Argues that the central cognitive component of ethical virtue for Aristotle is awareness of the value of particulars.
With this new interpretation, Deborah Achtenberg argues that metaphysics is central to ethics for Aristotle and that the ethics can be read on two levels—imprecisely, in terms of its own dialectically grounded and imprecise claims, or in terms of the metaphysical terms and concepts that give the ethics greater articulation and depth. She argues that concepts of value—the good and the beautiful—are central to ethics for Aristotle and that they can be understood in terms of telos where 'telos' can be construed to mean 'enriching limitation' and contrasted with harmful or destructive limitation. Achtenberg argues that the imprecision of ethics for Aristotle results not simply from the fact that ethics has to do with particulars, but more centrally from the fact that it has to do with the value of particulars. She presents new interpretations of a wide variety of passages in Aristotle's metaphysical, physical, psychological, rhetorical, political, and ethical works in support of her argument and compares Aristotle's views to those of Plato, Marcus Aurelius, the Hebrew Bible, Hobbes, Rousseau, Kant, Freud, and twentieth-century object relations theorists. Achtenberg also responds to interpretations of Aristotle's ethics by McDowell, Nussbaum, Sherman, Salkever, Williams, Annas, Irwin, Roche, Gomez-Lobo, Burnyeat, and Anagnostopoulos.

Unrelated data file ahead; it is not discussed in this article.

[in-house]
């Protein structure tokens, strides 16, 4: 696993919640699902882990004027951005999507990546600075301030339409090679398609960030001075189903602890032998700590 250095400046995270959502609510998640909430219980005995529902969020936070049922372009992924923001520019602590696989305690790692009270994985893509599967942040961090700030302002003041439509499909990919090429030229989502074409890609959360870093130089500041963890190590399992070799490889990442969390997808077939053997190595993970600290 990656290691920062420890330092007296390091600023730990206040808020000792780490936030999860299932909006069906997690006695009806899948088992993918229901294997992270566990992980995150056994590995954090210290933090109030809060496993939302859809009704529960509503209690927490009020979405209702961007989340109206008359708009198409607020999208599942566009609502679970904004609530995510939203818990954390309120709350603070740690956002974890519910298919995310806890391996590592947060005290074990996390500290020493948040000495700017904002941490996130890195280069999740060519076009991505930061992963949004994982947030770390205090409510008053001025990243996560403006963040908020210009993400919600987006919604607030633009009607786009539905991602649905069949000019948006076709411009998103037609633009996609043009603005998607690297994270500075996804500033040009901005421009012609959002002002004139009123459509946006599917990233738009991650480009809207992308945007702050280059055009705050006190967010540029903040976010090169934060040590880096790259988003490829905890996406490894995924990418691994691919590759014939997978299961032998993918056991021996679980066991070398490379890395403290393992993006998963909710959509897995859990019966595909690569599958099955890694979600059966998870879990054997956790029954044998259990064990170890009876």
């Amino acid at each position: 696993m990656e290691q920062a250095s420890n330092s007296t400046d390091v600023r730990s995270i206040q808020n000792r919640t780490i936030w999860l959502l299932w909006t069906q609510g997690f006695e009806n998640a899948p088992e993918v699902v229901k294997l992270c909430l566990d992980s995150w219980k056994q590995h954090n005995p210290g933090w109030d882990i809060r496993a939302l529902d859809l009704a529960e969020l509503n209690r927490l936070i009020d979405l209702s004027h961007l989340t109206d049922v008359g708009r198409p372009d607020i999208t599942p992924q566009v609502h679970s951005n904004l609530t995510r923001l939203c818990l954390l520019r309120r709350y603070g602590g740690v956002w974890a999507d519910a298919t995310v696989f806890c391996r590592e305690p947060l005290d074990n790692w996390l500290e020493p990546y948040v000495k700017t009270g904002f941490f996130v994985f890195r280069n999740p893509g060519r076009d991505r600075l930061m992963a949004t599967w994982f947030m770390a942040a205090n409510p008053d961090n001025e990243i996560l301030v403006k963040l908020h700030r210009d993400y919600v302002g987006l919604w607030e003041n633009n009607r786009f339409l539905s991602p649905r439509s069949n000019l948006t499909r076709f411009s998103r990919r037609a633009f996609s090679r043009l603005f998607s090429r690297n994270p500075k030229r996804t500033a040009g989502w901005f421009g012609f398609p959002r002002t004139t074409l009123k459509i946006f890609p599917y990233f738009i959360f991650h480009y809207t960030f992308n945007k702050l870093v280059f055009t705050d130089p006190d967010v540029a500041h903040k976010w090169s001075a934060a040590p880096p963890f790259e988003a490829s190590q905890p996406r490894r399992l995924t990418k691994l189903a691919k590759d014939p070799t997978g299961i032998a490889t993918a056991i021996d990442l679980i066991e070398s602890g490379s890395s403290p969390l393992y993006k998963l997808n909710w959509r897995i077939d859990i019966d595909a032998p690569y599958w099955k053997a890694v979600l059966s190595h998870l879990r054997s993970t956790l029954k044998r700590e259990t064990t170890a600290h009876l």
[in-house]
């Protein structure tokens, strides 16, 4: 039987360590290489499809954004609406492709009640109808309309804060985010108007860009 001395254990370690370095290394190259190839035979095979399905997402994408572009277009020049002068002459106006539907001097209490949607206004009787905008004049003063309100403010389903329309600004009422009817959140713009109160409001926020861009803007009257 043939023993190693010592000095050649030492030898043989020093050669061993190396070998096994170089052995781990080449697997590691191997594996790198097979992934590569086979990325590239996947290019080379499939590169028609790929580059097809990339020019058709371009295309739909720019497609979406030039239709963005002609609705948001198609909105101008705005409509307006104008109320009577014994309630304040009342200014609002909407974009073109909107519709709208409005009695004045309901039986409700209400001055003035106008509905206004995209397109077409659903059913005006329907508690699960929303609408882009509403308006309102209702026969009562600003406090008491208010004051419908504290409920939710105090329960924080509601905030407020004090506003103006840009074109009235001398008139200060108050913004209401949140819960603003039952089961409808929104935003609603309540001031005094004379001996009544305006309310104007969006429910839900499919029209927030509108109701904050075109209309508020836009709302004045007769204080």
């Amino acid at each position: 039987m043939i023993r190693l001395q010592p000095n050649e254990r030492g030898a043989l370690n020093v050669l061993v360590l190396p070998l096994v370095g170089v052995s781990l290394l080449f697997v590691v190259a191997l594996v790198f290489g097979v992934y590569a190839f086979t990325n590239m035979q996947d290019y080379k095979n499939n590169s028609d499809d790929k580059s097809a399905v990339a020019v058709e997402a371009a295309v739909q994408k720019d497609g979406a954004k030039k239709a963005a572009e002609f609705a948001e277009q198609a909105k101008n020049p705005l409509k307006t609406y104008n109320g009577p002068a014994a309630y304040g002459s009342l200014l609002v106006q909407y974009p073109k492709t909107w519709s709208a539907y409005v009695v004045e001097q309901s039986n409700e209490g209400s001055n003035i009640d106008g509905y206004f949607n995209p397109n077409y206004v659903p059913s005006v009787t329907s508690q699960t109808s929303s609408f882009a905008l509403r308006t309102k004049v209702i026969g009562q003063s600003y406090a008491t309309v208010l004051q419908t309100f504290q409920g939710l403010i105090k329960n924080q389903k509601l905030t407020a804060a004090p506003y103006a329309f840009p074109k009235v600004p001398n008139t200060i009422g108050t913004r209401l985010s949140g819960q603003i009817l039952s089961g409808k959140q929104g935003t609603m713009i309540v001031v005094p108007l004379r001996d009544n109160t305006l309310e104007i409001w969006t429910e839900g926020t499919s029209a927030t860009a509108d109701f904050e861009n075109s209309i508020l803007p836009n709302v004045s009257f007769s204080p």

Deborah Achtenberg is Associate Professor of Philosophy at the University of Nevada, Reno.
"Achtenberg has done a nice job of connecting Aristotle's ethics with his metaphysics and important elements of his moral psychology. " — Nicholas Smith, Lewis and Clark College